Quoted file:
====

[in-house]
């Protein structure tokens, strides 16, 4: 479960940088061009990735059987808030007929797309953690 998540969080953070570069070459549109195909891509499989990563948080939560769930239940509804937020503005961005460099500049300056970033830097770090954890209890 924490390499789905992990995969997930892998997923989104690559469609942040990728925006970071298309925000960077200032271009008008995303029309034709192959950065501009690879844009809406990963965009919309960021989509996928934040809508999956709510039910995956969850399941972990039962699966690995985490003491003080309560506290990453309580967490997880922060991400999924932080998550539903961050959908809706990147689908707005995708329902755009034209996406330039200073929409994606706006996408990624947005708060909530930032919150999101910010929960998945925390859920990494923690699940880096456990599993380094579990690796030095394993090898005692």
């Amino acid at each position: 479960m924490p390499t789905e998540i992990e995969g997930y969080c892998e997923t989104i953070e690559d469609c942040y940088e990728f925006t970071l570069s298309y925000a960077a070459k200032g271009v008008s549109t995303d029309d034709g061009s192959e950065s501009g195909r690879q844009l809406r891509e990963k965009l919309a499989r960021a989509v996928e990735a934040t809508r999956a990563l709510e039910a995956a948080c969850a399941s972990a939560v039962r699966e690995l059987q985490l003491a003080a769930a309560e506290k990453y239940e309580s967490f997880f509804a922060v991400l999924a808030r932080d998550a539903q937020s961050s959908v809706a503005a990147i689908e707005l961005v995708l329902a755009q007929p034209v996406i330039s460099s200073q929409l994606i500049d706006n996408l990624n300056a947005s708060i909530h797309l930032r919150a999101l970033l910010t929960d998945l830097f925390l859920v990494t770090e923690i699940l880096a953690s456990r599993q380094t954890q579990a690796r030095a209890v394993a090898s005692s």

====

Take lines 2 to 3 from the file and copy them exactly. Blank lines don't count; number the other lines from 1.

């Protein structure tokens, strides 16, 4: 479960940088061009990735059987808030007929797309953690 998540969080953070570069070459549109195909891509499989990563948080939560769930239940509804937020503005961005460099500049300056970033830097770090954890209890 924490390499789905992990995969997930892998997923989104690559469609942040990728925006970071298309925000960077200032271009008008995303029309034709192959950065501009690879844009809406990963965009919309960021989509996928934040809508999956709510039910995956969850399941972990039962699966690995985490003491003080309560506290990453309580967490997880922060991400999924932080998550539903961050959908809706990147689908707005995708329902755009034209996406330039200073929409994606706006996408990624947005708060909530930032919150999101910010929960998945925390859920990494923690699940880096456990599993380094579990690796030095394993090898005692």
């Amino acid at each position: 479960m924490p390499t789905e998540i992990e995969g997930y969080c892998e997923t989104i953070e690559d469609c942040y940088e990728f925006t970071l570069s298309y925000a960077a070459k200032g271009v008008s549109t995303d029309d034709g061009s192959e950065s501009g195909r690879q844009l809406r891509e990963k965009l919309a499989r960021a989509v996928e990735a934040t809508r999956a990563l709510e039910a995956a948080c969850a399941s972990a939560v039962r699966e690995l059987q985490l003491a003080a769930a309560e506290k990453y239940e309580s967490f997880f509804a922060v991400l999924a808030r932080d998550a539903q937020s961050s959908v809706a503005a990147i689908e707005l961005v995708l329902a755009q007929p034209v996406i330039s460099s200073q929409l994606i500049d706006n996408l990624n300056a947005s708060i909530h797309l930032r919150a999101l970033l910010t929960d998945l830097f925390l859920v990494t770090e923690i699940l880096a953690s456990r599993q380094t954890q579990a690796r030095a209890v394993a090898s005692s």